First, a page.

This blue one in the pictures is a 71. The original California license plate from early 1971 is a dead giveaway. I had a 1972 2.0 coupe with the C4 automatic AND air conditioning! Guy i bought it from with 61K on it won it in a contest so they threw everything in it. Damn thing couldn’t get out of its own way when the A/C was on! (they put a mustang compressor in there) I had to replace everything around it several times…starter, carb, alternator, transmission, you get the idea. But I couldn’t kill that engine!
Years later, my room mate drove it over 200 miles a day for work. Finally snapped the timing belt. When we put the new one on, we found the tensioner was frozen. That was why, since the day I bought it, I had to set the timing on that car by hearing and once it settled down–never by the book!!
Drove the wheels off that car through high school and college, put on 140K myself and sold it after driving it 9 years with 214K. Not bad for a cheap car that you could work on yourself. Kinda miss it…
I’m surprised I didn’t comment back in 2013…I had a yellow ’72 Pinto 2 liter with a four-speed stick. It was a ball to drive, just like the article says. Great looking too. (Not my car but identical shown below.) Sure was flimsy though, seemed like everything was put together with sheet metal screws.
Bought it new, kept it five years, by which time it was starting to get mighty rusty. I had a new and better job, so like so many others I knew I replaced it with a ’77 Honda Civic CVCC five-speed.
Interesting. My friend had a Pinto company car much like the one pictured above (the official color of the cleaning firm where he worked). That car would rev forever, over 60 MPH second gear. No tachometer, so I have no idea of rpm, other than “a lot”. This article finally explains its OHC goodness.
A 3.82 diff would make it quite nippy around town, and those engines loved to rev. Don’t think we ever got such a low diff; my Cortina with this engine gad a 3.50, but that was an automatic. What was it like at highway speed with that diff?
I’d happily add a clean (no rust) 72 hatchback m/t to my fleet.
A little buzzy, but not bad for the time.
For comparison, my folks also had a ’73 Corolla with a 4:11 final drive & a 5 speed overdrive. That was better & my preferred highway ride, since Dad wouldn’t loan me his Cutlass…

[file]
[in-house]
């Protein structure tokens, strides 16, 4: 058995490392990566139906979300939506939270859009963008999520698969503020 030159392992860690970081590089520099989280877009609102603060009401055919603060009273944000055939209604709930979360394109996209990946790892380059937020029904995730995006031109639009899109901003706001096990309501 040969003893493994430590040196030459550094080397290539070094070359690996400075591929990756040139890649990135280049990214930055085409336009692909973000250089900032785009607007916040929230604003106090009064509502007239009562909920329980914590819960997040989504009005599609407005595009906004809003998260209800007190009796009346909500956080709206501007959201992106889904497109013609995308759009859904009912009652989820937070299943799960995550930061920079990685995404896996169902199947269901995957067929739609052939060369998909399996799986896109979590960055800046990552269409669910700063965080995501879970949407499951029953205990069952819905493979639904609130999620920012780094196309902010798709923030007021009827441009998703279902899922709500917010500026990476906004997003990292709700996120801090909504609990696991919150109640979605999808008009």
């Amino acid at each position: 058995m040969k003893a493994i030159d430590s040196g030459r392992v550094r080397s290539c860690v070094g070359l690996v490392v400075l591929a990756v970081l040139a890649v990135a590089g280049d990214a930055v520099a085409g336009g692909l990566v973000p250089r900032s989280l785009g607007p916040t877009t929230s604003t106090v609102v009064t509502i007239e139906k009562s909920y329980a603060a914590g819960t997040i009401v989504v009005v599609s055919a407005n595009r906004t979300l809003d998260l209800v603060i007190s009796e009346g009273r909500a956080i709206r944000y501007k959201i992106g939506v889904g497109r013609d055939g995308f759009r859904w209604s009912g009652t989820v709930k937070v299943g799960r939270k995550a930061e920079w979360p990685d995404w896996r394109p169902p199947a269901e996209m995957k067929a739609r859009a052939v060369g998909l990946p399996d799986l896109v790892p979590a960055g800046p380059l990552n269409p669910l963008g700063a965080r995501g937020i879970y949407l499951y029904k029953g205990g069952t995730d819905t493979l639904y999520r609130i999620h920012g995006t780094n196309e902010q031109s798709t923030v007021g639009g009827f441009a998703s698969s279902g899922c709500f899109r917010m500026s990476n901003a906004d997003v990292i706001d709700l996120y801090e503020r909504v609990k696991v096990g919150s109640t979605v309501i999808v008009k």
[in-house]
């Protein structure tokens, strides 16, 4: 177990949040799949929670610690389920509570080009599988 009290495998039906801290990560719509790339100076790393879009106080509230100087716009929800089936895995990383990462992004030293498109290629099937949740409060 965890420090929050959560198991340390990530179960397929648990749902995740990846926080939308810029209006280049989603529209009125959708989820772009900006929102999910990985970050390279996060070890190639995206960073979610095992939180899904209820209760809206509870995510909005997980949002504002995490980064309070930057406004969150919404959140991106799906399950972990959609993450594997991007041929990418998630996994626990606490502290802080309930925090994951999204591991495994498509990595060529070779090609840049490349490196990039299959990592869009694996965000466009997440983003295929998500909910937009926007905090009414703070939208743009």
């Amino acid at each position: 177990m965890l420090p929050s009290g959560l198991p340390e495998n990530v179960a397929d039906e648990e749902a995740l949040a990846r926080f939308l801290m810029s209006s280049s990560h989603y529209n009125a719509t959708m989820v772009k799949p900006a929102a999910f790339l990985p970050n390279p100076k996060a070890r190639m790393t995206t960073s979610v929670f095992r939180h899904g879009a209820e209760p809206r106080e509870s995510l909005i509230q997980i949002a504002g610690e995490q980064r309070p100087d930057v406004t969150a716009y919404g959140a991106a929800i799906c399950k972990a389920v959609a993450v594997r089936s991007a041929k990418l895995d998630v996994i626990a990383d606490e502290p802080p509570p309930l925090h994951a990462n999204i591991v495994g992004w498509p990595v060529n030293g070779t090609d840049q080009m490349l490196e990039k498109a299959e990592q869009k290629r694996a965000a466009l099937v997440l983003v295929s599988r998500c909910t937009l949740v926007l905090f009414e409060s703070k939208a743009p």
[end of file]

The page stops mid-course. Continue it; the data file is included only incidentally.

My first car was exactly this. Color, too.
Quick little bugger for the time.
You should try out a 4 speed 2.0L with 11.0:1 compression using aviation fuel to see how fast that light body could go. I have as a passenger and it is scary.
Hot Rod magazine tested one in there March 71 issue. 2.0 4speed. It went 17.23 @ 79 mph. Pretty quick time. Faster than the Cosworth Vega that Car & Driver tested in Sep. 76 It went 17.40@ 79. You could get a V6 from 75-79, but it had less hp and the cars weighed more. But if someone tested one in a base sedan, it might be close. The only test I could find of a V6 Pinto was in the Apr 75 issue of Motor trend and it was a wagon. 19.39@69. The thing that most people do not know is the V6 Pintos actually had dual exhaust all the way back to the muffler that came out in a single pipe.
Cool to know Ford had at least ONE Pinto that was enjoyable.
The one my folks had in 1976 was a Pony MPG wagon which, IIRC, delivered the advertised 34 MPG but was a chore to drive, especially up hills…
My credo with vehicles has come to be, get the most powerful engine you can afford, the satisfaction is well worth the cost IMO.
My first car was a ’71 Pinto. Bought it in 1984 for $400 and was clean and rust free. It also had a retro fitted 2.3 with an automatic. It was pretty quick once it was moving. The best things about the car was its general ruggedness, simplicity and actually fun to drive. Would love to find a clean ’71-’73 Pinto and autocross it.
I had a 1972 pinto 4 cyl. 4 spd. Engine ran great! I put 5 alternators and a handful of fan belts on it in well under a year. 15 years later I was informed from a Ford dealer mechanic there was a service bulletin out explaining the defect. The shifter cable not shifter rod linkage was rubber coated and rubbed on the floor pan. This resulted in a metal to metal live electrical short positive to negative condition. Aggravating, and stressful as it was for 6 months the high rev cam screamed right up to the moment I was cut off by a full size chevy pick up and did a hard right turn into a wooden utility pool at 60 mph! I was hauled away to the hospital, the pinto with the left headlight bezel embedded in the firewall and floor pan toe riser bracket embedded was towed on a flat bedded wrecker to the bone yard! I’ve told that story over and over for decades! You could fill up the fuel tank, 10 gallon capacity for $ 5.00 or less at 50 cents a gallon or less in 1975. About an hours work wages at that time in a U.A.W. union scale auto factory! 30 plus mpg was amazing at the time, if you could keep the s.o.b. running longer than a month! 1200 used car purchase w 50k in 1975 seemed a bargain at the time. Never owned a Ford product again in the past 45 years!